Myrtleleaf St. John’s wort is a small, erect shrub or subshrub growing up to 1 m (3 ft 3 in) tall. The stems are glaucous and green when young, becoming reddish brown with greyish bark, corky, or peeling in strips as it ages. The sessile, leathery leaves are evergreen, usually glaucous underneath, 8–40 mm (0.31–1.57 in) long and 5–20 mm (0.20–0.79 in) broad, oblong to lanceolate with recurved margins as they dry. The branching flowerheads produce 7–30 flowers in a dichasium arrangement. Each flower grows up to 25 mm (0.98 in) in diameter with 5 persistent sepals, 5 bright yellow petals, and around 200 stamens. It flowers in the late spring to summer (May–July). The ovary is three- or four- parted, separating at the top as it ripens, producing blackish-brown seeds.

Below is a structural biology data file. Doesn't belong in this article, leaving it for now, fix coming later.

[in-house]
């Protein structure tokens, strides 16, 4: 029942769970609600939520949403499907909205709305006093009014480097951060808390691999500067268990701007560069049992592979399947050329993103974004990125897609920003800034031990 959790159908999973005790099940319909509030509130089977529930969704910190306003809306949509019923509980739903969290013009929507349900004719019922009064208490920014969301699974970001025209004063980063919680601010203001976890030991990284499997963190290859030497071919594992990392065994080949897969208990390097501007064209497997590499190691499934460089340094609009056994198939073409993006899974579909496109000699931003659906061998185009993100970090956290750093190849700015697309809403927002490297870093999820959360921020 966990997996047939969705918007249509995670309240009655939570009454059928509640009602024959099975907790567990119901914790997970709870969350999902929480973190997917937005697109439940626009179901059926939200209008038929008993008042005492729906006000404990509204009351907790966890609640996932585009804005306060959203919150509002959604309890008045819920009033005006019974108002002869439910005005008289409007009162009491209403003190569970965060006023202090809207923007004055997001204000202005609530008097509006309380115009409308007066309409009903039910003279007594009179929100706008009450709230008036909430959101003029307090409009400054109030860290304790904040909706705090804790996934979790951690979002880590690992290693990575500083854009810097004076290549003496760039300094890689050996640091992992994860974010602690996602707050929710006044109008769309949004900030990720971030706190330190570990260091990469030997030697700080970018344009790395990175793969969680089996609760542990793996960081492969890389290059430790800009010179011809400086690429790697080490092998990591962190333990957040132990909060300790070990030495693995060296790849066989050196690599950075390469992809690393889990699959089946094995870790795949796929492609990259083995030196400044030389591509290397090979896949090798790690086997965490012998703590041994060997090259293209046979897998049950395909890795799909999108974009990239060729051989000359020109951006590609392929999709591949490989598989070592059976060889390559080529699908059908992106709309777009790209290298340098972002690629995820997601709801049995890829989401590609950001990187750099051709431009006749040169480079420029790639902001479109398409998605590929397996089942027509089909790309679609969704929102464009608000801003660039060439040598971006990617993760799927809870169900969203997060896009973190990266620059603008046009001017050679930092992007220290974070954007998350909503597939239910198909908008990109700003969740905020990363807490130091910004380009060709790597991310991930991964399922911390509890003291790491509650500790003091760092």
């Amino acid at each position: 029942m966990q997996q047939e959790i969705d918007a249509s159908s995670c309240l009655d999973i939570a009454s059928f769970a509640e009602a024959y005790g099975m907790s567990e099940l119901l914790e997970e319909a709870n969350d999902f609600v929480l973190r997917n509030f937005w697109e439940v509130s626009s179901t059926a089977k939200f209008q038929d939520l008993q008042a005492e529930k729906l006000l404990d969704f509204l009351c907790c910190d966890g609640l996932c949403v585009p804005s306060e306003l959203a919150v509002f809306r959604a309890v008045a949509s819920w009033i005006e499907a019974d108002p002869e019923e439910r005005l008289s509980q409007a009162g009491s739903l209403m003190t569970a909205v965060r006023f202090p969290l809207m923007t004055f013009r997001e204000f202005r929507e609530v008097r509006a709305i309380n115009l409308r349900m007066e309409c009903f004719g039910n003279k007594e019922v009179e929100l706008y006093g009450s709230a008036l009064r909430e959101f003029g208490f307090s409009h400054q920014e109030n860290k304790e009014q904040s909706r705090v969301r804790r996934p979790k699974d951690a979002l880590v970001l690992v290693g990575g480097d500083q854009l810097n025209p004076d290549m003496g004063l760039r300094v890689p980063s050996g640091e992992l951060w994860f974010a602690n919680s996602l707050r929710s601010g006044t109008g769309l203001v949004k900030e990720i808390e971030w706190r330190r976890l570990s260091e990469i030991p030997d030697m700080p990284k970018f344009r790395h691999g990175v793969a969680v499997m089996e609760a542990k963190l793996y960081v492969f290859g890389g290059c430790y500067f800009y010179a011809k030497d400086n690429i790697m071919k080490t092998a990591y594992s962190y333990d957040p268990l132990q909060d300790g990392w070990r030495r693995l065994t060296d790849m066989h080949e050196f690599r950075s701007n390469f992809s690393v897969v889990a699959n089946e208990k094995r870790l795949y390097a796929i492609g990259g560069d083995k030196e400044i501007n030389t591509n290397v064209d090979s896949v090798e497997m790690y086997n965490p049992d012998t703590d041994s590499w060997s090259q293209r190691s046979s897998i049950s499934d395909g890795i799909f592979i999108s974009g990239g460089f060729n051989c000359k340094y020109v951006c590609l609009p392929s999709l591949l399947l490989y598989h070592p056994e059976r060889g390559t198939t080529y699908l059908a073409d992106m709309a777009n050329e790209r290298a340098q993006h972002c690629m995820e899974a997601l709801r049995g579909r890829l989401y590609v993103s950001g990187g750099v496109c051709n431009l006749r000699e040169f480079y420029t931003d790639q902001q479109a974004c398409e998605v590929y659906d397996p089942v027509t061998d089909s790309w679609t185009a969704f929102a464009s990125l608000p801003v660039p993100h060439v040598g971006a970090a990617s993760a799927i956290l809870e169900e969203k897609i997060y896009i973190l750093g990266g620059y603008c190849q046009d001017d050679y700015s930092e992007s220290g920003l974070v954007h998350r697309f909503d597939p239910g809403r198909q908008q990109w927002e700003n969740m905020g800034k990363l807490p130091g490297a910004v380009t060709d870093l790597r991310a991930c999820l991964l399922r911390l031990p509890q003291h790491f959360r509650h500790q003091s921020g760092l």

Hypericum myrtifolium is distinguished from the similar H. frondosum by its shorter, usually clasping leaves, its broadly branching dichasial flowerheads, and its persistent sepals.